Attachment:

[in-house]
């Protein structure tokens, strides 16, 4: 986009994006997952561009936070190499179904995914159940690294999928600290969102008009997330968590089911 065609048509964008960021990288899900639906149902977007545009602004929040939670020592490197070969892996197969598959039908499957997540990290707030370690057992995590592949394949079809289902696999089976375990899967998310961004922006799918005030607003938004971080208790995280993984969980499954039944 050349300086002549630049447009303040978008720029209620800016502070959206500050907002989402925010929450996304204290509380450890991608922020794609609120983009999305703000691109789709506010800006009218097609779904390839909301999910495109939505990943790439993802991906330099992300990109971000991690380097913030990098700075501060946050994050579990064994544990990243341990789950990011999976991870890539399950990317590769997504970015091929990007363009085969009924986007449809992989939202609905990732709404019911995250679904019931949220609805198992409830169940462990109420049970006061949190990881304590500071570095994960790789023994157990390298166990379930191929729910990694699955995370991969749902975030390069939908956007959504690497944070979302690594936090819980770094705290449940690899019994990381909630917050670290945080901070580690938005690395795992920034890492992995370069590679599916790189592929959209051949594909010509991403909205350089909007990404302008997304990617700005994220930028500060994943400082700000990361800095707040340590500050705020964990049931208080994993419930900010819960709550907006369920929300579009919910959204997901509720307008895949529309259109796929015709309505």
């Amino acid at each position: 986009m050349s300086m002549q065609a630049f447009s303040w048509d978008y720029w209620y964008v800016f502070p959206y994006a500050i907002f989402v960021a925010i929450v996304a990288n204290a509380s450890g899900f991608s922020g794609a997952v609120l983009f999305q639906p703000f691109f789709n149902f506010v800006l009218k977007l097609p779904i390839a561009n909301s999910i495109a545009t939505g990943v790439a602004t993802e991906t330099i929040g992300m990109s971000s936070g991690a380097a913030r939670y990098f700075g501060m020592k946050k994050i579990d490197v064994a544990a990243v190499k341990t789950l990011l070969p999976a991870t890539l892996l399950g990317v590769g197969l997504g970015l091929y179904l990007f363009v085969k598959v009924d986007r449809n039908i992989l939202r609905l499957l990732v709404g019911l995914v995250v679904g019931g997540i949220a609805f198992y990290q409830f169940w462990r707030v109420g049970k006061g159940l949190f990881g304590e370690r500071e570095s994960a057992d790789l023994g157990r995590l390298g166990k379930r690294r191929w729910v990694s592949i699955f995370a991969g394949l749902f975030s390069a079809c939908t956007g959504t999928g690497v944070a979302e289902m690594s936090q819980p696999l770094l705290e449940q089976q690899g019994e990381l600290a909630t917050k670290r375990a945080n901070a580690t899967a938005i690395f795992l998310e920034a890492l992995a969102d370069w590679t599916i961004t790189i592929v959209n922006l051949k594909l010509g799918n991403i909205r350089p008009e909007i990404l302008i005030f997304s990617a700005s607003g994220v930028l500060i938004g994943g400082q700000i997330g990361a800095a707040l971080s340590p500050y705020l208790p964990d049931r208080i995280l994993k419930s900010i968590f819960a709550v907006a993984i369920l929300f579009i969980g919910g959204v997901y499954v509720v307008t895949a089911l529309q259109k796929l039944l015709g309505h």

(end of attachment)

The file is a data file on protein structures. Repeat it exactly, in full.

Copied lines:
[in-house]
């Protein structure tokens, strides 16, 4: 986009994006997952561009936070190499179904995914159940690294999928600290969102008009997330968590089911 065609048509964008960021990288899900639906149902977007545009602004929040939670020592490197070969892996197969598959039908499957997540990290707030370690057992995590592949394949079809289902696999089976375990899967998310961004922006799918005030607003938004971080208790995280993984969980499954039944 050349300086002549630049447009303040978008720029209620800016502070959206500050907002989402925010929450996304204290509380450890991608922020794609609120983009999305703000691109789709506010800006009218097609779904390839909301999910495109939505990943790439993802991906330099992300990109971000991690380097913030990098700075501060946050994050579990064994544990990243341990789950990011999976991870890539399950990317590769997504970015091929990007363009085969009924986007449809992989939202609905990732709404019911995250679904019931949220609805198992409830169940462990109420049970006061949190990881304590500071570095994960790789023994157990390298166990379930191929729910990694699955995370991969749902975030390069939908956007959504690497944070979302690594936090819980770094705290449940690899019994990381909630917050670290945080901070580690938005690395795992920034890492992995370069590679599916790189592929959209051949594909010509991403909205350089909007990404302008997304990617700005994220930028500060994943400082700000990361800095707040340590500050705020964990049931208080994993419930900010819960709550907006369920929300579009919910959204997901509720307008895949529309259109796929015709309505």
């Amino acid at each position: 986009m050349s300086m002549q065609a630049f447009s303040w048509d978008y720029w209620y964008v800016f502070p959206y994006a500050i907002f989402v960021a925010i929450v996304a990288n204290a509380s450890g899900f991608s922020g794609a997952v609120l983009f999305q639906p703000f691109f789709n149902f506010v800006l009218k977007l097609p779904i390839a561009n909301s999910i495109a545009t939505g990943v790439a602004t993802e991906t330099i929040g992300m990109s971000s936070g991690a380097a913030r939670y990098f700075g501060m020592k946050k994050i579990d490197v064994a544990a990243v190499k341990t789950l990011l070969p999976a991870t890539l892996l399950g990317v590769g197969l997504g970015l091929y179904l990007f363009v085969k598959v009924d986007r449809n039908i992989l939202r609905l499957l990732v709404g019911l995914v995250v679904g019931g997540i949220a609805f198992y990290q409830f169940w462990r707030v109420g049970k006061g159940l949190f990881g304590e370690r500071e570095s994960a057992d790789l023994g157990r995590l390298g166990k379930r690294r191929w729910v990694s592949i699955f995370a991969g394949l749902f975030s390069a079809c939908t956007g959504t999928g690497v944070a979302e289902m690594s936090q819980p696999l770094l705290e449940q089976q690899g019994e990381l600290a909630t917050k670290r375990a945080n901070a580690t899967a938005i690395f795992l998310e920034a890492l992995a969102d370069w590679t599916i961004t790189i592929v959209n922006l051949k594909l010509g799918n991403i909205r350089p008009e909007i990404l302008i005030f997304s990617a700005s607003g994220v930028l500060i938004g994943g400082q700000i997330g990361a800095a707040l971080s340590p500050y705020l208790p964990d049931r208080i995280l994993k419930s900010i968590f819960a709550v907006a993984i369920l929300f579009i969980g919910g959204v997901y499954v509720v307008t895949a089911l529309q259109k796929l039944l015709g309505h």